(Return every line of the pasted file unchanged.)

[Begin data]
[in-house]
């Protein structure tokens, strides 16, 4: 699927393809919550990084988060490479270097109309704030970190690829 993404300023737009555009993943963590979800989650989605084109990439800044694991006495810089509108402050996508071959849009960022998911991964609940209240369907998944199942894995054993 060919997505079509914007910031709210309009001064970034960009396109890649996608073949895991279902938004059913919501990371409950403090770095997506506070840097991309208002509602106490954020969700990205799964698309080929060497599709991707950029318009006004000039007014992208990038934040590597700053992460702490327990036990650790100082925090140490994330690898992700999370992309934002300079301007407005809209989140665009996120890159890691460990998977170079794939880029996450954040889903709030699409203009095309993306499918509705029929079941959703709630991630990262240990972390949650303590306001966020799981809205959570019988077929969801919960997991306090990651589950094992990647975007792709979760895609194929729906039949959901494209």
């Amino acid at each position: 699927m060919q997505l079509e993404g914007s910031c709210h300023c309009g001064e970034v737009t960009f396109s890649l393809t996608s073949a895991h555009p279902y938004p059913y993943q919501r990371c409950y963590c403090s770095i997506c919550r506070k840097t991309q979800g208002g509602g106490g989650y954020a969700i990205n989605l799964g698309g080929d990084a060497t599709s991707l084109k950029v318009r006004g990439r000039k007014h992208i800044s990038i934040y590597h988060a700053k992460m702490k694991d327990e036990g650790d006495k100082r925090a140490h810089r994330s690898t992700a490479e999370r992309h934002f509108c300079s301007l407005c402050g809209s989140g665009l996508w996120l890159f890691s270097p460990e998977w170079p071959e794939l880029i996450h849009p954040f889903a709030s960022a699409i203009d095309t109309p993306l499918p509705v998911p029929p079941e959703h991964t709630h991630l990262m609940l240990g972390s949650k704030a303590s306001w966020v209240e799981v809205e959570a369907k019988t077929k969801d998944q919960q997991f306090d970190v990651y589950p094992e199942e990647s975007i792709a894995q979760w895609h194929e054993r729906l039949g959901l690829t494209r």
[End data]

[in-house]
């Protein structure tokens, strides 16, 4: 699927393809919550990084988060490479270097109309704030970190690829 993404300023737009555009993943963590979800989650989605084109990439800044694991006495810089509108402050996508071959849009960022998911991964609940209240369907998944199942894995054993 060919997505079509914007910031709210309009001064970034960009396109890649996608073949895991279902938004059913919501990371409950403090770095997506506070840097991309208002509602106490954020969700990205799964698309080929060497599709991707950029318009006004000039007014992208990038934040590597700053992460702490327990036990650790100082925090140490994330690898992700999370992309934002300079301007407005809209989140665009996120890159890691460990998977170079794939880029996450954040889903709030699409203009095309993306499918509705029929079941959703709630991630990262240990972390949650303590306001966020799981809205959570019988077929969801919960997991306090990651589950094992990647975007792709979760895609194929729906039949959901494209």
């Amino acid at each position: 699927m060919q997505l079509e993404g914007s910031c709210h300023c309009g001064e970034v737009t960009f396109s890649l393809t996608s073949a895991h555009p279902y938004p059913y993943q919501r990371c409950y963590c403090s770095i997506c919550r506070k840097t991309q979800g208002g509602g106490g989650y954020a969700i990205n989605l799964g698309g080929d990084a060497t599709s991707l084109k950029v318009r006004g990439r000039k007014h992208i800044s990038i934040y590597h988060a700053k992460m702490k694991d327990e036990g650790d006495k100082r925090a140490h810089r994330s690898t992700a490479e999370r992309h934002f509108c300079s301007l407005c402050g809209s989140g665009l996508w996120l890159f890691s270097p460990e998977w170079p071959e794939l880029i996450h849009p954040f889903a709030s960022a699409i203009d095309t109309p993306l499918p509705v998911p029929p079941e959703h991964t709630h991630l990262m609940l240990g972390s949650k704030a303590s306001w966020v209240e799981v809205e959570a369907k019988t077929k969801d998944q919960q997991f306090d970190v990651y589950p094992e199942e990647s975007i792709a894995q979760w895609h194929e054993r729906l039949g959901l690829t494209r």